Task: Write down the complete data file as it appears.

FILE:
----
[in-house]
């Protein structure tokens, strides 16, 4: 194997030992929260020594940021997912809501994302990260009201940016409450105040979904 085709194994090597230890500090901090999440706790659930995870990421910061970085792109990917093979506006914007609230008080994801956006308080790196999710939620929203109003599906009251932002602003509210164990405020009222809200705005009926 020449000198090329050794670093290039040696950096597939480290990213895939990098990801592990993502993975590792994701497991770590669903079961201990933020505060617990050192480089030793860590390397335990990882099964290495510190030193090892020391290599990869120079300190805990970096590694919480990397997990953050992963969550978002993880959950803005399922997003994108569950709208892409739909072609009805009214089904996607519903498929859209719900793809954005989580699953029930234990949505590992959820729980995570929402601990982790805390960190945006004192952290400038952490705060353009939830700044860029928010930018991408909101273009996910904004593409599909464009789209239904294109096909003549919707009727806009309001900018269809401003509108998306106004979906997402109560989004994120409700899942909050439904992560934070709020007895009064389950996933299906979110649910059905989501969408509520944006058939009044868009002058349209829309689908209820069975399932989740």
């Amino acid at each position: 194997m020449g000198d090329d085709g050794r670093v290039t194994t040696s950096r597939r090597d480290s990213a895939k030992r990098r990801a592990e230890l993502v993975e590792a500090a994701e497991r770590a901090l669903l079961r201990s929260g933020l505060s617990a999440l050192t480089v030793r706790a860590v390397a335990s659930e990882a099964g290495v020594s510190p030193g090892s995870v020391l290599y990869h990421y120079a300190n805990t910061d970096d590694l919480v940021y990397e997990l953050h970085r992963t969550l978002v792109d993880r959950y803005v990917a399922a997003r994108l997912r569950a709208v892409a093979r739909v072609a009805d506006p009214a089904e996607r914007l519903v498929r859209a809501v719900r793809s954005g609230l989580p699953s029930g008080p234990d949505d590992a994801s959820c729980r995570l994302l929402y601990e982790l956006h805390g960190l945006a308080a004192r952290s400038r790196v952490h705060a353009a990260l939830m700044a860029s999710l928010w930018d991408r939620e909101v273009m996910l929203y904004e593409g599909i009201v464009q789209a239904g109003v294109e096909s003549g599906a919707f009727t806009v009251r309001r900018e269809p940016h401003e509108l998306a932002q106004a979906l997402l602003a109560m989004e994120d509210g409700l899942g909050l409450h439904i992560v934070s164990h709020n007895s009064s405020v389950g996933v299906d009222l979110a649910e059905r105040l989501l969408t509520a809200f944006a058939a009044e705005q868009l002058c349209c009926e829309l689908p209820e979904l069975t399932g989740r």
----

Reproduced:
[in-house]
């Protein structure tokens, strides 16, 4: 194997030992929260020594940021997912809501994302990260009201940016409450105040979904 085709194994090597230890500090901090999440706790659930995870990421910061970085792109990917093979506006914007609230008080994801956006308080790196999710939620929203109003599906009251932002602003509210164990405020009222809200705005009926 020449000198090329050794670093290039040696950096597939480290990213895939990098990801592990993502993975590792994701497991770590669903079961201990933020505060617990050192480089030793860590390397335990990882099964290495510190030193090892020391290599990869120079300190805990970096590694919480990397997990953050992963969550978002993880959950803005399922997003994108569950709208892409739909072609009805009214089904996607519903498929859209719900793809954005989580699953029930234990949505590992959820729980995570929402601990982790805390960190945006004192952290400038952490705060353009939830700044860029928010930018991408909101273009996910904004593409599909464009789209239904294109096909003549919707009727806009309001900018269809401003509108998306106004979906997402109560989004994120409700899942909050439904992560934070709020007895009064389950996933299906979110649910059905989501969408509520944006058939009044868009002058349209829309689908209820069975399932989740």
């Amino acid at each position: 194997m020449g000198d090329d085709g050794r670093v290039t194994t040696s950096r597939r090597d480290s990213a895939k030992r990098r990801a592990e230890l993502v993975e590792a500090a994701e497991r770590a901090l669903l079961r201990s929260g933020l505060s617990a999440l050192t480089v030793r706790a860590v390397a335990s659930e990882a099964g290495v020594s510190p030193g090892s995870v020391l290599y990869h990421y120079a300190n805990t910061d970096d590694l919480v940021y990397e997990l953050h970085r992963t969550l978002v792109d993880r959950y803005v990917a399922a997003r994108l997912r569950a709208v892409a093979r739909v072609a009805d506006p009214a089904e996607r914007l519903v498929r859209a809501v719900r793809s954005g609230l989580p699953s029930g008080p234990d949505d590992a994801s959820c729980r995570l994302l929402y601990e982790l956006h805390g960190l945006a308080a004192r952290s400038r790196v952490h705060a353009a990260l939830m700044a860029s999710l928010w930018d991408r939620e909101v273009m996910l929203y904004e593409g599909i009201v464009q789209a239904g109003v294109e096909s003549g599906a919707f009727t806009v009251r309001r900018e269809p940016h401003e509108l998306a932002q106004a979906l997402l602003a109560m989004e994120d509210g409700l899942g909050l409450h439904i992560v934070s164990h709020n007895s009064s405020v389950g996933v299906d009222l979110a649910e059905r105040l989501l969408t509520a809200f944006a058939a009044e705005q868009l002058c349209c009926e829309l689908p209820e979904l069975t399932g989740r």